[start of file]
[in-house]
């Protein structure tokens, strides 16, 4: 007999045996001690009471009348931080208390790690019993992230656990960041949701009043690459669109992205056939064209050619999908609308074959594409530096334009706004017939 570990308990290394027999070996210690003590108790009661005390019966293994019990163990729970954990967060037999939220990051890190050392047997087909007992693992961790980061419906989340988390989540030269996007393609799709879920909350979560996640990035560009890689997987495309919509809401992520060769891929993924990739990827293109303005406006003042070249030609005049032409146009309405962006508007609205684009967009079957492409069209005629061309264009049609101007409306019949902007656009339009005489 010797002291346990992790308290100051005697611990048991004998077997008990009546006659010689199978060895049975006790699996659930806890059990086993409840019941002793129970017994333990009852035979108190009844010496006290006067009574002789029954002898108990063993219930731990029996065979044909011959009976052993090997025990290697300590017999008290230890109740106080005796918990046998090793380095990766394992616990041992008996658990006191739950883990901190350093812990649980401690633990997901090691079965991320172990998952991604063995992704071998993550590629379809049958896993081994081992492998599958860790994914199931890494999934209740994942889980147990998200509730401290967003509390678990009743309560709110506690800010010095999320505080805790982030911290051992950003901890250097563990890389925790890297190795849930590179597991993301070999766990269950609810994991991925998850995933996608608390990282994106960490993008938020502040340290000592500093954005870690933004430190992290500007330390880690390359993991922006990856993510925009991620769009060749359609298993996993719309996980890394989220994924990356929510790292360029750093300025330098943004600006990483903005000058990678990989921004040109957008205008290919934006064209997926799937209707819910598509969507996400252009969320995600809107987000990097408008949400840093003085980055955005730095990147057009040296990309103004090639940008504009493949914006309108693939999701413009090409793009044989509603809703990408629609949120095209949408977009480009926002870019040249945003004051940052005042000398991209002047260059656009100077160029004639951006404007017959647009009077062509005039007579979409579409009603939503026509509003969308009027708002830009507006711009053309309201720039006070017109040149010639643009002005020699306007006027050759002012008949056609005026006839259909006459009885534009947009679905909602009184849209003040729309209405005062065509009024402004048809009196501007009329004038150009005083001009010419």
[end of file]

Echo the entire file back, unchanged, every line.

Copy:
[in-house]
């Protein structure tokens, strides 16, 4: 007999045996001690009471009348931080208390790690019993992230656990960041949701009043690459669109992205056939064209050619999908609308074959594409530096334009706004017939 570990308990290394027999070996210690003590108790009661005390019966293994019990163990729970954990967060037999939220990051890190050392047997087909007992693992961790980061419906989340988390989540030269996007393609799709879920909350979560996640990035560009890689997987495309919509809401992520060769891929993924990739990827293109303005406006003042070249030609005049032409146009309405962006508007609205684009967009079957492409069209005629061309264009049609101007409306019949902007656009339009005489 010797002291346990992790308290100051005697611990048991004998077997008990009546006659010689199978060895049975006790699996659930806890059990086993409840019941002793129970017994333990009852035979108190009844010496006290006067009574002789029954002898108990063993219930731990029996065979044909011959009976052993090997025990290697300590017999008290230890109740106080005796918990046998090793380095990766394992616990041992008996658990006191739950883990901190350093812990649980401690633990997901090691079965991320172990998952991604063995992704071998993550590629379809049958896993081994081992492998599958860790994914199931890494999934209740994942889980147990998200509730401290967003509390678990009743309560709110506690800010010095999320505080805790982030911290051992950003901890250097563990890389925790890297190795849930590179597991993301070999766990269950609810994991991925998850995933996608608390990282994106960490993008938020502040340290000592500093954005870690933004430190992290500007330390880690390359993991922006990856993510925009991620769009060749359609298993996993719309996980890394989220994924990356929510790292360029750093300025330098943004600006990483903005000058990678990989921004040109957008205008290919934006064209997926799937209707819910598509969507996400252009969320995600809107987000990097408008949400840093003085980055955005730095990147057009040296990309103004090639940008504009493949914006309108693939999701413009090409793009044989509603809703990408629609949120095209949408977009480009926002870019040249945003004051940052005042000398991209002047260059656009100077160029004639951006404007017959647009009077062509005039007579979409579409009603939503026509509003969308009027708002830009507006711009053309309201720039006070017109040149010639643009002005020699306007006027050759002012008949056609005026006839259909006459009885534009947009679905909602009184849209003040729309209405005062065509009024402004048809009196501007009329004038150009005083001009010419």